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Daviz Visualization Average concentrations of nutrients in European groundwater and surface waters (1992-2011)
Located in Data and maps Data visualisations
GIS Map Application Biological elements in rivers and lakes
This viewer with 4 maps shows the ecological status (i.e. status or potential) of macroinvertebrates and phytobenthos in European rivers (i.e. rivers and canals) potentially impacted by general degradation and of macrophytes and phytobenthos in European lakes (i.e. lakes and reservoirs) potentially impacted by eutrophication, respectively. The ecological status class of a country's waterbodies (or stations) is assessed by each country according to their national classification system, following the Water Framework Directive. The assessment may be based by one or more samples measured during the year of reporting. The ecological status in rivers or lakes is displayed as classified cartograms in a country-level map: it displays the distribution of status classes per country as one pie chart for each country. This can be used to compare the situation in your country with that in other countries. When the map is zoomed in to a more detailed scale individual station points are visible instead of classified cartograms.
Located in Environmental topics Water Interactive maps and data viewers by category
Highlight Blue-green algae - check the water before you swim
Most beaches, lakes and rivers in Europe were clean and healthy last year. But water quality can be affected by many unforeseen factors, including sewage, agricultural waste and algae. The European Environment Agency (EEA) recommends checking local water quality information before you jump in.
Located in News
Figure Octet Stream Built-up land by major river catchment area
Located in Data and maps Maps and graphs
Indicator Assessment chemical/x-pdb Chemical status (WFD 002) - Assessment DRAFT created Apr 2013
This indicator summarises the results from the Water Framework (WFD) River  Basin Management Plans (RBMP) on chemical status of groundwater and surface waters. The results should be interpreted cautiously, since chemical monitoring as reported in the first RBMPs was incomplete, and information is not always comparable between Member States.  The results from the first showed: Poor chemical status for groundwater, by area, is about 25 % across Europe. A total of 16 Member States have more than 10 % of groundwater bodies in poor chemical status; this figure exceeds 50 % in four Member States. Excessive levels of nitrate are the most frequent cause of poor groundwater status across much of Europe.   Poor chemical status for rivers, lakes, and transitional and coastal waters does not exceed 10 %, aggregated across Europe as a whole. Notably, the chemical status of many of Europe’s surface waters remains unknown, ranging between one third of lakes and more than half of transitional waters. A total of 10 Member States report poor chemical status in more than 20 % of rivers and lakes with known chemical status, whilst this figure rises to above 40 % in five Member States. A total of 10 Member States report poor chemical status in more than 20 % of rivers and lakes with known chemical status, whilst this figure rises to above 40 % in five Member States.   Polycyclic aromatic hydrocarbons (PAHs) are a widespread cause of poor status in rivers. Heavy metals are also a significant contributor to poor status in rivers and lakes, with levels of mercury in Swedish freshwater biota causing 100 % failure to reach good chemical status. Industrial chemicals such as the plasticiser di-(2-ethylhexyl) phthalate (DEHP) and pesticides also constitute widespread causes of poor chemical status in rivers.  Six Member States report poor chemical status in transitional waters to be more than 50 % of the water bodies with known chemical status. PAHs, the antifouling biocide tributyltin (TBT) and heavy metals are the most common culprits.  Six Member States report all their coastal waters as having good chemical status, although in five others, poor chemical status exceeds 90 % of those water bodies with a known chemical status. A variety of pollutant groups contribute to poor status in coastal waters, reflecting a diverse range of sources.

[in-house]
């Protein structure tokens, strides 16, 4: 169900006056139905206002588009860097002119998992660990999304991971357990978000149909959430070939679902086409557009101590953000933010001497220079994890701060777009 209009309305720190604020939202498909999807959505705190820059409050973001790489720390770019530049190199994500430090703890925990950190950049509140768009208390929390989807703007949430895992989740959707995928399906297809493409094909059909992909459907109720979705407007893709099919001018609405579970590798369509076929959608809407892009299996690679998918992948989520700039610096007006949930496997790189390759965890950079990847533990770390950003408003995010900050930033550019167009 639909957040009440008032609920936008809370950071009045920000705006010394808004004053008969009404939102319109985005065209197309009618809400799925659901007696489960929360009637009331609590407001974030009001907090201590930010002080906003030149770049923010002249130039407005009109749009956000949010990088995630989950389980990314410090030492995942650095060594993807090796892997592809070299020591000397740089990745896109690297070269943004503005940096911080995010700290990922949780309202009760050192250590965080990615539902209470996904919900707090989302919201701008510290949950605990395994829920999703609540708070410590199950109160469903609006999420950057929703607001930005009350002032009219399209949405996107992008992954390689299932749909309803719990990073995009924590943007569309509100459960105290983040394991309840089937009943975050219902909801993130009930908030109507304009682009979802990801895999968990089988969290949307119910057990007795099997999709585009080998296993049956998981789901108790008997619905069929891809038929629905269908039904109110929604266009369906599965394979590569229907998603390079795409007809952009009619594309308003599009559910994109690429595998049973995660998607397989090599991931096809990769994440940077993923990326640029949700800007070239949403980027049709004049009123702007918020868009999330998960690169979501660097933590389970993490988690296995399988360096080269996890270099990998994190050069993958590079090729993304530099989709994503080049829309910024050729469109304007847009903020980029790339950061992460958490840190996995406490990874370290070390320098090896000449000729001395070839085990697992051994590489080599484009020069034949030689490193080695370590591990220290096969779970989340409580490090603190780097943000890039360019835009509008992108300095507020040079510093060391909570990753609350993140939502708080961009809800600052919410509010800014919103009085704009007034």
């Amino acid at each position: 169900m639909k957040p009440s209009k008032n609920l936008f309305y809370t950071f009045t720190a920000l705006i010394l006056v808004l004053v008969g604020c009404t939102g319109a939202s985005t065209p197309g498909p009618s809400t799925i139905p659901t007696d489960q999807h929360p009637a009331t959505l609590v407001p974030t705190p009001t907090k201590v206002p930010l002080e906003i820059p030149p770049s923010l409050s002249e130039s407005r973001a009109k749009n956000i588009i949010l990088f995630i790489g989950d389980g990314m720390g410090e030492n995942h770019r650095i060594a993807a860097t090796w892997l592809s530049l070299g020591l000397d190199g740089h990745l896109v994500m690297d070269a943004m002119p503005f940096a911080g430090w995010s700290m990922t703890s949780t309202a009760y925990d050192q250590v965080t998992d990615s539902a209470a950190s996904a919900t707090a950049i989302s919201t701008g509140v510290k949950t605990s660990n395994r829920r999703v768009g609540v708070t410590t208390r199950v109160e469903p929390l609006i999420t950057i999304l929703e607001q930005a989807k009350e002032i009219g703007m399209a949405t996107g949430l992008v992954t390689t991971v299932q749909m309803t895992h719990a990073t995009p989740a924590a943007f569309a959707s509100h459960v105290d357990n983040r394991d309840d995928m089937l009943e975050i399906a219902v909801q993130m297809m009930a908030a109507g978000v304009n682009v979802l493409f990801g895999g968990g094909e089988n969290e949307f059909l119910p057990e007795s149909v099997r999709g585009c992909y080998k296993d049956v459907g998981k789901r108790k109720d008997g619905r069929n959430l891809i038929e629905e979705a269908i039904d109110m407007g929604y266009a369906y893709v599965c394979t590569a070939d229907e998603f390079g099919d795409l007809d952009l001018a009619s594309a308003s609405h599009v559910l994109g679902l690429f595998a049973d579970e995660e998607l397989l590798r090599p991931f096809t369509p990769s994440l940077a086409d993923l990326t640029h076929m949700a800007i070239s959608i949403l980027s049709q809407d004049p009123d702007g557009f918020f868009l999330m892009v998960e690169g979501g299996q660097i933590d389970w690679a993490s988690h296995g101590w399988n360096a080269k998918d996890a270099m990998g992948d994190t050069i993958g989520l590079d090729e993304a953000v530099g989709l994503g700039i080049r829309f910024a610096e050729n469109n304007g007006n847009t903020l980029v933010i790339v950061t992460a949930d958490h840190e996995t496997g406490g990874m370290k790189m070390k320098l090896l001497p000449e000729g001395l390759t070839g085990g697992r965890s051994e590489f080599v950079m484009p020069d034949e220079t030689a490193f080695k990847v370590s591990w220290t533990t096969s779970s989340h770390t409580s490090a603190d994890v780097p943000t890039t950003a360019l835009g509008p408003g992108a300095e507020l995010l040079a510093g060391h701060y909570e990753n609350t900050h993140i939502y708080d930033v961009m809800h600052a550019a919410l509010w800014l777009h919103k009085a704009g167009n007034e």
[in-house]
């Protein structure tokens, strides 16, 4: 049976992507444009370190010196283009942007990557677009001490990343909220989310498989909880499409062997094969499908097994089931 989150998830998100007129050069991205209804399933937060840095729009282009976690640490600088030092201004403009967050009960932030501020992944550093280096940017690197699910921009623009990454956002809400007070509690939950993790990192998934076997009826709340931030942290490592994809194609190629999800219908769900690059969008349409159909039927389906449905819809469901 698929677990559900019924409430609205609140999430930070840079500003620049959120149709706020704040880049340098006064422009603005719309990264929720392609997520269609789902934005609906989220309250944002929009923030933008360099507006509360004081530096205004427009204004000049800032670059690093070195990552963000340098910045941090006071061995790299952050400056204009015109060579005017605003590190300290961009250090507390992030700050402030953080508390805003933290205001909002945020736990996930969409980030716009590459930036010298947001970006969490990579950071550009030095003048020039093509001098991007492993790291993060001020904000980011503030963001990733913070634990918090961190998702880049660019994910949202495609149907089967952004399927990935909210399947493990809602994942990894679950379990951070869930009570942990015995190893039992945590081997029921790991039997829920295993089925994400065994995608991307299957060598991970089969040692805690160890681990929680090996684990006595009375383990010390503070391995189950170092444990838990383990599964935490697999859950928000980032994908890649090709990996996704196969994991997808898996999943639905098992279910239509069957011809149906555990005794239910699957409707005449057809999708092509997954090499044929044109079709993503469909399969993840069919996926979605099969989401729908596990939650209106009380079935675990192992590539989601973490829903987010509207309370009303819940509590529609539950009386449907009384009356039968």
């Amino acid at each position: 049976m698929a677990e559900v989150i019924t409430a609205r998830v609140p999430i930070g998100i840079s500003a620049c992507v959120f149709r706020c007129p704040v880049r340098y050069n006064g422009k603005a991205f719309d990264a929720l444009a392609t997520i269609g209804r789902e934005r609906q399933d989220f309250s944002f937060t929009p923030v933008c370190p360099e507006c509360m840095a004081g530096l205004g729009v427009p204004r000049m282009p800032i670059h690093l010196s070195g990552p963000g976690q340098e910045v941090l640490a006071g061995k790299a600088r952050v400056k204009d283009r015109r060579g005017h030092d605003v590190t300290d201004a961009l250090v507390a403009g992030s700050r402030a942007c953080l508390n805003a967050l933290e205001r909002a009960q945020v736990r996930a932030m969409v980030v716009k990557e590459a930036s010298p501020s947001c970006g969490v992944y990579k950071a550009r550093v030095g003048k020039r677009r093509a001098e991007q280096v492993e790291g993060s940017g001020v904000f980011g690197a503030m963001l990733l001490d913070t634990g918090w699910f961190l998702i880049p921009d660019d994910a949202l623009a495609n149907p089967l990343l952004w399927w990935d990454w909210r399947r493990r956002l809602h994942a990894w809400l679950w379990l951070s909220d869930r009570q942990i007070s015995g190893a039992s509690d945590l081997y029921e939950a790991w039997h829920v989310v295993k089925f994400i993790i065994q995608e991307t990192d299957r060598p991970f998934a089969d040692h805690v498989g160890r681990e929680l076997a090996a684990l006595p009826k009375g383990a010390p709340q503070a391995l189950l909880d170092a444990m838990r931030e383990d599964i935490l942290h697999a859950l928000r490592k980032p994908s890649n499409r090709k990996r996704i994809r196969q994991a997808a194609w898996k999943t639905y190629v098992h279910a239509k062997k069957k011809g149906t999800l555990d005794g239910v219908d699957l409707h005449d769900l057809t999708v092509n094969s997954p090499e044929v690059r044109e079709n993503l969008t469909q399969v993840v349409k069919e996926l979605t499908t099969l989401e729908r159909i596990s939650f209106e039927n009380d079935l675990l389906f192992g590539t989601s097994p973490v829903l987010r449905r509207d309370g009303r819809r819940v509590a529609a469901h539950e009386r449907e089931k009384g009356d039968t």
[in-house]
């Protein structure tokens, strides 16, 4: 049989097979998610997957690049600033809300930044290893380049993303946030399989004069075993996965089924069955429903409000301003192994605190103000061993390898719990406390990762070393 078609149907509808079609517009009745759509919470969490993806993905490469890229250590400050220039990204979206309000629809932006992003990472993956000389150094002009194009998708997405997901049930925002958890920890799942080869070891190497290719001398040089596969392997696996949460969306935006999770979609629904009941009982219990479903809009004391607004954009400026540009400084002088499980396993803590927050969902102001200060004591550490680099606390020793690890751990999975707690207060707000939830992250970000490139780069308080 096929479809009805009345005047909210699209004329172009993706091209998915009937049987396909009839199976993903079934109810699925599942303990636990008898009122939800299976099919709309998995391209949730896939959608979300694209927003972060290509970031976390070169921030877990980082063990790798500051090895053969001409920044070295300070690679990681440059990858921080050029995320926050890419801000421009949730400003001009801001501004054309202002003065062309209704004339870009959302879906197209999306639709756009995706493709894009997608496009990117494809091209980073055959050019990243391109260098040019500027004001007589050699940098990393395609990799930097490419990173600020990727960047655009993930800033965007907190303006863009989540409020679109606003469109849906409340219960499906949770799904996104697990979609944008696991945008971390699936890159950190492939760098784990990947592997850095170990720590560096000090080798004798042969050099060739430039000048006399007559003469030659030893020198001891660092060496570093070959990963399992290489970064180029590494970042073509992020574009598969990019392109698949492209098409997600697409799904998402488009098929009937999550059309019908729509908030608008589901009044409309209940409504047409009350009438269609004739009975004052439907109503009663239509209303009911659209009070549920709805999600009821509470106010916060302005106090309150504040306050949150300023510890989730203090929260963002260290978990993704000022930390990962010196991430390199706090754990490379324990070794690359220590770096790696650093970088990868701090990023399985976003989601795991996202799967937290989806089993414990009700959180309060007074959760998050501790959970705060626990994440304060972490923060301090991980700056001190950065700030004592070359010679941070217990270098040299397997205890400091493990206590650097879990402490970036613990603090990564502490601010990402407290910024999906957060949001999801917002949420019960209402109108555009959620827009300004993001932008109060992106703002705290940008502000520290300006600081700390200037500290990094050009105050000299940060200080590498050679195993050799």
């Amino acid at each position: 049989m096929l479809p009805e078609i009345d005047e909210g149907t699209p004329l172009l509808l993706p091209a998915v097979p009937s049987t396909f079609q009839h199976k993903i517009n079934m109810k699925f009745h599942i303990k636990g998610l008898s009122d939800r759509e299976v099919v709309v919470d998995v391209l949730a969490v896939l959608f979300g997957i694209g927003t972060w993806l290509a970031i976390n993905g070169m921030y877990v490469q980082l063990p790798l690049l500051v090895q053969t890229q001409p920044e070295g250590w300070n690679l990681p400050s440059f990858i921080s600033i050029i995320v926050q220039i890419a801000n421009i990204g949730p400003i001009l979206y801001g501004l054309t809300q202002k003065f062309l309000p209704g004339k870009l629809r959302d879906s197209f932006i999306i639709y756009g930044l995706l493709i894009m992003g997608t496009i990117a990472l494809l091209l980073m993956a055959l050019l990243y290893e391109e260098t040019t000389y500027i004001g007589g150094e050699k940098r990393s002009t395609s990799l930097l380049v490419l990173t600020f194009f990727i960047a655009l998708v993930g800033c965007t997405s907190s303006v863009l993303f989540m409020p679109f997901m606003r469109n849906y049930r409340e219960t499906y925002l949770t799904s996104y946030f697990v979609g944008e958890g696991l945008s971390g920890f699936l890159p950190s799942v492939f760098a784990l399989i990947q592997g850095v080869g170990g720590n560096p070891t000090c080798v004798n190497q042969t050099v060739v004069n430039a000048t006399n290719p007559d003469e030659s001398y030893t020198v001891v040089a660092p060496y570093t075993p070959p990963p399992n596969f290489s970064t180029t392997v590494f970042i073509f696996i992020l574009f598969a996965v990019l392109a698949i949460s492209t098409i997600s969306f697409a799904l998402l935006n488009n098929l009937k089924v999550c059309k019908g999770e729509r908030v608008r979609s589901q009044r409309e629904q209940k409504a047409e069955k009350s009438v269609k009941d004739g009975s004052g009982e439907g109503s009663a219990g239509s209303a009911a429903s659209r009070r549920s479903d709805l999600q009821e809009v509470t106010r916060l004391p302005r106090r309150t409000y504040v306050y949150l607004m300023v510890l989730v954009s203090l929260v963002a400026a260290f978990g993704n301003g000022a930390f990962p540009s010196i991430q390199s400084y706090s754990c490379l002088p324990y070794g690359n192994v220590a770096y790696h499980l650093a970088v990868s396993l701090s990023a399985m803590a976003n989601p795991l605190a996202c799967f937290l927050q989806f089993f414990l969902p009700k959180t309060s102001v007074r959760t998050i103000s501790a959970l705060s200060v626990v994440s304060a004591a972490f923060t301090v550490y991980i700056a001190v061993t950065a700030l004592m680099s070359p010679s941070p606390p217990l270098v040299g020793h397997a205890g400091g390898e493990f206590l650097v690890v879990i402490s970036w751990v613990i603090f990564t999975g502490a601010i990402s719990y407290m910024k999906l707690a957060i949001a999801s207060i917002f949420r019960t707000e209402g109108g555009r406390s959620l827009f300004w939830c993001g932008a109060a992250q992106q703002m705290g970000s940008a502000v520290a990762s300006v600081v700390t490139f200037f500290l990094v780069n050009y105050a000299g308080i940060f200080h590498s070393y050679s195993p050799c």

Located in Data and maps Indicators Chemical status
Figure D source code Chemical status of rivers and lakes per RBD — percentage of water bodies not achieving good chemical status
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Located in Data and maps Maps and graphs
Figure Chemical status of rivers and lakes
The graphs illustrate the chemical status of river and lake water bodies as percentage of water bodies in poor and good chemical status, by count of water bodies.
Located in Data and maps Maps and graphs
Figure Concentrations of nitrate and orthophosphate in rivers and total phosphorus in lakes in the period 1992–2007
Total number of stations in parenthesis. Concentrations are expressed as weighted means of annual mean concentrations for rivers and lakes. Only stations with time series of seven years or more are included.
Located in Data and maps Maps and graphs
Figure Conservation status of habitat types of European Union interest in lake and river ecosystems
Statistics by region on the left, overall statistics on the right.
Located in Data and maps Maps and graphs
Figure D source code Conservation status of river and lake habitat types and species, and conservation status of coastal and transitional waters habitat types of European interest
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Located in Data and maps Maps and graphs
European Environment Agency (EEA)
Kongens Nytorv 6
1050 Copenhagen K
Denmark
Phone: +45 3336 7100